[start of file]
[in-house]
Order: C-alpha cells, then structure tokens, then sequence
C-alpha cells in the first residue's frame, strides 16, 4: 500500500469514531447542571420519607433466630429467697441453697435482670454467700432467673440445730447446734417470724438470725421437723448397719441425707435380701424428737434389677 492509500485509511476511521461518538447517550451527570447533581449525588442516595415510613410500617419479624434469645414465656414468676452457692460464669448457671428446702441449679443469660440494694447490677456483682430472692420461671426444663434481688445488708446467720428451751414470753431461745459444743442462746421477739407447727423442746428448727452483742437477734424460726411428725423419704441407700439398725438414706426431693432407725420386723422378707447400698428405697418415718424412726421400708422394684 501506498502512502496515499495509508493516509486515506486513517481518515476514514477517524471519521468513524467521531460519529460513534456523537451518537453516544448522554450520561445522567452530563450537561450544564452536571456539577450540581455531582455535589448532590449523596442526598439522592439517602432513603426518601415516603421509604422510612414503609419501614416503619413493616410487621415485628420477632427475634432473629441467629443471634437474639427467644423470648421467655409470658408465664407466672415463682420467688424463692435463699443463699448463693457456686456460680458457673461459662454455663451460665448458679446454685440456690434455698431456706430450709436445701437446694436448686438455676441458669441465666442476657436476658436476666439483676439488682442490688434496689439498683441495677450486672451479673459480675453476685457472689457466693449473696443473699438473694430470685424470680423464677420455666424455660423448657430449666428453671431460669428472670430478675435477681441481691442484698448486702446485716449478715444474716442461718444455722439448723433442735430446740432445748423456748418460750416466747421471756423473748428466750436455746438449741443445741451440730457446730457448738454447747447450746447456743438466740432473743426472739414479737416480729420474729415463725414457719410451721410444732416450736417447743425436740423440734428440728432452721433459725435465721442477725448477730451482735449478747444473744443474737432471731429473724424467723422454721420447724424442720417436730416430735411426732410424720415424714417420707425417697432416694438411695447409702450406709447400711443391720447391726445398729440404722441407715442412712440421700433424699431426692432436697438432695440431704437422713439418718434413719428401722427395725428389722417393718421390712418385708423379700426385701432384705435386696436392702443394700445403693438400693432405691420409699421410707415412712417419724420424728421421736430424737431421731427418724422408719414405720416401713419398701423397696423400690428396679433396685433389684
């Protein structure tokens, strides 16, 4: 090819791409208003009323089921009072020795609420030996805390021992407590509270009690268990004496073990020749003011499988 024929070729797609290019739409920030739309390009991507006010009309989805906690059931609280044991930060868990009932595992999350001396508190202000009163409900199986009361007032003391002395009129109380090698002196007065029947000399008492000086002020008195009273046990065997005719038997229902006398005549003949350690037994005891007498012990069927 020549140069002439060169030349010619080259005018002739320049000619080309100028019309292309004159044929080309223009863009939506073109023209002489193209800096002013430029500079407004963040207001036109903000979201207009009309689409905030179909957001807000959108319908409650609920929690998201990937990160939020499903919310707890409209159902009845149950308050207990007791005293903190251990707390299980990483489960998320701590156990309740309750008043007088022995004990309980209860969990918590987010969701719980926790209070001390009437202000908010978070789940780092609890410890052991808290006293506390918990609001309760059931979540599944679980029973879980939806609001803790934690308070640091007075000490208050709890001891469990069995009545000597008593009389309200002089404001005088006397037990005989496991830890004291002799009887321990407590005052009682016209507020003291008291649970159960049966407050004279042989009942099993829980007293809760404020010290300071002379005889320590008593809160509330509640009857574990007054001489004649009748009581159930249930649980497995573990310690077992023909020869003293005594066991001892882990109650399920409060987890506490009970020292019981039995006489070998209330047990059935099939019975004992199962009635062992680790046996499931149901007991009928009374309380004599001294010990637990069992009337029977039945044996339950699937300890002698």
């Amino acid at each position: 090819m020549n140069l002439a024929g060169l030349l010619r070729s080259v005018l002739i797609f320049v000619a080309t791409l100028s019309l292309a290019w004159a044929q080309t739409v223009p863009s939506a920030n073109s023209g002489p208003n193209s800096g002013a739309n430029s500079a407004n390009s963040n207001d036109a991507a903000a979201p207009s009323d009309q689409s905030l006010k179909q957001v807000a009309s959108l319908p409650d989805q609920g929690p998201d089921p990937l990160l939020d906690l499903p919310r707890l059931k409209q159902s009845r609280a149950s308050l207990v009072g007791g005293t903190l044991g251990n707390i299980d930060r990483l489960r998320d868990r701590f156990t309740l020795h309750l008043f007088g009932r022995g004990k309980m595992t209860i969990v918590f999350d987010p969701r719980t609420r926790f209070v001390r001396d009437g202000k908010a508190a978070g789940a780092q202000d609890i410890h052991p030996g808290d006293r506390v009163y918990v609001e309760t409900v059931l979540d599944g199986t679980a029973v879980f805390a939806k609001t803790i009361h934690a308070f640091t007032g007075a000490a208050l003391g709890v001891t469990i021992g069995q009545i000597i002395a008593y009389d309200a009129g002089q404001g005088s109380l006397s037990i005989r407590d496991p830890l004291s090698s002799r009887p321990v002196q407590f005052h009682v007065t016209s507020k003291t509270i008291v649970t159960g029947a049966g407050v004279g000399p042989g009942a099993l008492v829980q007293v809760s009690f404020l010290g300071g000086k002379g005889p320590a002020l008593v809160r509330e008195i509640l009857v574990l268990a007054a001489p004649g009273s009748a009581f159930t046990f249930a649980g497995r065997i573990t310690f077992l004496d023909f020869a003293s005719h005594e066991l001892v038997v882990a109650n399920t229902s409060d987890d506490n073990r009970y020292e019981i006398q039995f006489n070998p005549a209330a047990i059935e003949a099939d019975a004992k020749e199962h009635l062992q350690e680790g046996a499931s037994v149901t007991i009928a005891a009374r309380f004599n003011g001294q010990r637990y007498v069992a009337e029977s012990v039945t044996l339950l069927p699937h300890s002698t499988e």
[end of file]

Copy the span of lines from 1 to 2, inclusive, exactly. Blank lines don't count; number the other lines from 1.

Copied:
[in-house]
Order: C-alpha cells, then structure tokens, then sequence